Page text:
Christopher Rosen: Joyce, another shocker. Right after I put “The Whale” back into Best Picture, I moved Samuel D. Hunter into my screenplay picks. I do think he’ll get nominated now (I interviewed him!), but that makes me like everyone else: “The Whale” has consistently been among the predicted nominees in Best Adapted Screenplay and I do think he could conceivably wind up the winner there — unless “All Quiet on the Western Front” pushes ahead. About that film: I do think it’ll get in regardless of PGA, where I didn’t really expect it to show up anyway. So basically, like you wrote, there are 10 movies, at least, for one spot. Regarding “Wakanda Forever”… I can see it. Bassett is a category frontrunner now, and with numerous tech nominations all but assured — plus the narrative that Marvel and Ryan Coogler pulled off the impossible after the death of Chadwick Boseman — it feels like “Wakanda Forever” might be a lot more safe than many assumed. If and when I move off “Babylon” — if only out of spite for the discourse, I expect you’ll have to pry it from my cold, dead hands — I could see putting “Wakanda Forever” on my list. But we’ll talk about Best Picture more after Sunday’s Critics Choice Awards, I’m sure. Right now, I want to type about Best Director. The DGA nominations went pretty chalk, all things considered. I expected Baz Luhrmann might show up — and James Cameron certainly felt like a possibility — but this always seemed like the place where Joseph Kosinski would show up. I get the sense many pundits think he’ll go the way of Denis Villeneuve: the highly respected craftsman in a genre movie who misses an eventual nomination due to a lack of passion. But let me give you a silly crackpot theory: Steven Spielberg, the Daniels and Todd Field feel pretty set to me with the directors branch. We assume Martin McDonagh is too and then the final spot goes to someone like Edward Berger or S.S. Rajamouli or Ruben Östlund or, hell, even Charlotte Wells? But what if McDonagh gets dinged by the branch as a writer moonlighting as a filmmaker, and he ends up being the Aaron Sorkin of this year’s DGA nominees? And if that happens, does Kosinski get in — and then does the fifth spot go to Rajamouli, who made the most maximalist movie of a year of maximal movies?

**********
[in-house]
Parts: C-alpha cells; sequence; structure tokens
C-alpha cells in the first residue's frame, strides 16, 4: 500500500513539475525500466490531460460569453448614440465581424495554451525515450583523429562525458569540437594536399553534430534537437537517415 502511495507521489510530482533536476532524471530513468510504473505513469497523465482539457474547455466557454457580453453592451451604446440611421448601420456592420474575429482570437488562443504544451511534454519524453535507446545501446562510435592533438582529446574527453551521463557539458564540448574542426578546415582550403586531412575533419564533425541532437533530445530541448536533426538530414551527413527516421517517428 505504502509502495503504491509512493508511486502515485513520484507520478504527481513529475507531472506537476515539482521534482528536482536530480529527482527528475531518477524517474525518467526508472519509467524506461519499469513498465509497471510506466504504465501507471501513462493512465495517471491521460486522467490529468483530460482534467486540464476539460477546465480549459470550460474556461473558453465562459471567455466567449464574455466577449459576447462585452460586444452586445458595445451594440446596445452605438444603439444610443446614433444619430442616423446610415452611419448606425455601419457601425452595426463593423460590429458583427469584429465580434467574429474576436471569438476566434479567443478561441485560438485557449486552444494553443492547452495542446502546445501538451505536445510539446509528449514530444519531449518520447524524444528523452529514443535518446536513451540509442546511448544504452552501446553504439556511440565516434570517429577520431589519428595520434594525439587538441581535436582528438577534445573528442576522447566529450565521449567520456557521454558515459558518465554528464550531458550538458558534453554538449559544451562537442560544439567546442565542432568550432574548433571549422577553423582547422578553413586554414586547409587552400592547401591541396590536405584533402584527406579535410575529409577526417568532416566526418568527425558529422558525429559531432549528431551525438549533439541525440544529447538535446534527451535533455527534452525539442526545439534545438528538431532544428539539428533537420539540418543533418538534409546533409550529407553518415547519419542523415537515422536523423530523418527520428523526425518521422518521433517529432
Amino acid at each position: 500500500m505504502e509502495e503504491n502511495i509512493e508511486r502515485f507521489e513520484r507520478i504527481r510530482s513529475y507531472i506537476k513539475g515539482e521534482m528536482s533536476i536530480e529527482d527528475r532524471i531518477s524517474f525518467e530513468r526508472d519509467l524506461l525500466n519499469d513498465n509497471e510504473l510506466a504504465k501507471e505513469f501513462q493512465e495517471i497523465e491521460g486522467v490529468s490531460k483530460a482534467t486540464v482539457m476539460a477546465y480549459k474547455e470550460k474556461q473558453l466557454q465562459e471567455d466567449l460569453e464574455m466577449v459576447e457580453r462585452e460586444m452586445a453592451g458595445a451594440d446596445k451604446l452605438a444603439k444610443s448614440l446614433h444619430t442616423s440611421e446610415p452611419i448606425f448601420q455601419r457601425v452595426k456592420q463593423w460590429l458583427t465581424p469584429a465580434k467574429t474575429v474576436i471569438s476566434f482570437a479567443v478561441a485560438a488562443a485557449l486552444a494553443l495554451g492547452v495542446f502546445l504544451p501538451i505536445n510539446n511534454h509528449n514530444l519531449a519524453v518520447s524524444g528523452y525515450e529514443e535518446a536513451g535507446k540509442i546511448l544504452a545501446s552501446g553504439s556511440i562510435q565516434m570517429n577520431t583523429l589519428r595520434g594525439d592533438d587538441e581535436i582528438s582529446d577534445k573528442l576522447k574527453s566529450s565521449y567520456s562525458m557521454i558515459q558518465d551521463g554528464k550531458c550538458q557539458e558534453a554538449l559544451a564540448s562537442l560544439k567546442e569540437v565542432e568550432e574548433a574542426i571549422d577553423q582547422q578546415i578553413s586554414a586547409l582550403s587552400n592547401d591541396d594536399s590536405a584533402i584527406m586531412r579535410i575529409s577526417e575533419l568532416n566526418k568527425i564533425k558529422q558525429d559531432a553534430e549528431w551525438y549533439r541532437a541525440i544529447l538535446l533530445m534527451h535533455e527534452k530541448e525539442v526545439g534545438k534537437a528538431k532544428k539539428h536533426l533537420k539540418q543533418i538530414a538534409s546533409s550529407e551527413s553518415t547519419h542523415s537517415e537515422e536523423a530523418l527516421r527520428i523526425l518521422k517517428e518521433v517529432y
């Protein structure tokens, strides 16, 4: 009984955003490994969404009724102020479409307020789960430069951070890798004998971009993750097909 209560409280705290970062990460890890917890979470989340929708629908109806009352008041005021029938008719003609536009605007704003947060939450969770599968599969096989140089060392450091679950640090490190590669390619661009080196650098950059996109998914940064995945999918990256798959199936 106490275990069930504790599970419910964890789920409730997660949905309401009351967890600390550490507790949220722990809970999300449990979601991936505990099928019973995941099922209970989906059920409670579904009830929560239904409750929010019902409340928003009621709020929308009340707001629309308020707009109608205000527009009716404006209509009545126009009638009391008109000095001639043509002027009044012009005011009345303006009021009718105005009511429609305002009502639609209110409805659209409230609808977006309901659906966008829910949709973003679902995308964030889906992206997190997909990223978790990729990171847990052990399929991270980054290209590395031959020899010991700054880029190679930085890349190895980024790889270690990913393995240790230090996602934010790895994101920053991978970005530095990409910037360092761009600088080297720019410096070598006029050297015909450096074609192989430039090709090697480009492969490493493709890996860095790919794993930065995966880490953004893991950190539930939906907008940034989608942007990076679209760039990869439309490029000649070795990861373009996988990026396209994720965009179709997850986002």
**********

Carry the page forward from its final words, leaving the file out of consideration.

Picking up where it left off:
joyceeng: I see you are still wildly pessimistic about McDonagh (is he your Amanda Seyfried of film?), but he’s pretty secure right now with how things have been breaking inside and outside of this category. “Banshees” is a top three film and far more beloved than “Three Billboards Outside Ebbing, Missouri.” I think we have a set four: Spielberg, Daniels, McDonagh and Field. If Field could get in with this broad group, he’s good for the Oscars. “TÁR” is much more of a directors branch pick than an DGA pick, so the fact that he got in here is massive. “TÁR” is a guild fave! We are truly blessed. Best Director feels like Best Actor with a wide-open fifth slot. Obviously, the common thinking is that Kosinski will fall out with the Oscars for a more highbrow pick (since you brought up Critics Choice, gotta love that JoeKo is MIA in its expanded 10-nominee field). Lots of people will be thrilled if both those slots go to “Aftersun.” Similarly, Rajamouli has more and more felt like a Film Twitter thing than an industry thing. I can see Berger sneaking in if “All Quiet” goes over big, but I was more confident in Ryusuke Hamaguchi at this point last year. I’ve flirted with the idea that it will just be the DGA five. It feels unlikely, but “Top Gun: Maverick” is a much stronger contender, Kosinski made the BAFTA longlist (over Östlund), the film is very well directed even if no one talks about its direction, and what if people just want to give him his flowers after he’s been overlooked for so much of the season?

SEE Oscar Experts Typing: Breaking down the chaotic BAFTA longlists and why Steven Spielberg’s snub isn’t that surprising

Christopher Rosen: It’s not interesting to imagine the DGA five translating over to the Oscars, but I kind of agree with that logic too. The difference to me between “Dune” and Villeneuve and “Top Gun: Maverick” and Kosinski is that “Dune” was respected but “Maverick” is beloved. That’s kind of why I think Kosinski is safe and if there’s a shocking snub on nominations morning, it’ll come from one of the other contenders. But let’s circle back to the SAG Awards briefly before we head into the weekend. Since we last spoke, there’s been a bit of increasing smoke around the idea that Michelle Williams could get in as a Best Supporting Actress nominee for “The Fabelmans” following her snub in the lead actress category at the SAG Awards. I toyed with that notion when we broke down those nominations, but I can’t say I can see it really happening — and I fully expect Williams to land among the Best Actress nominees. But do you think there’s anything to that kind of theorizing?

joyceeng: I guess I need to feel like there’s a lot of passion behind Williams and “The Fabelmans” itself to see it happening. I’m sure she’ll get some votes in supporting, but that could also just split her lead votes and she could get snubbed completely. The SAG snub could be a fluke, especially with Paul Dano getting in, and it’s also good news for her that “The Woman King” faltered in SAG ensemble and PGA. We’ve talked numerous times before about how Viola Davis’ turn, while tremendous, is not exactly a No. 1 vote-getter, and “The Fabelmans” is obviously a stronger film, so Williams can edge her out. But I will laugh so hard if voters do revolt and she winds up in supporting and wins as we all thought she would. We stan a full circle moment.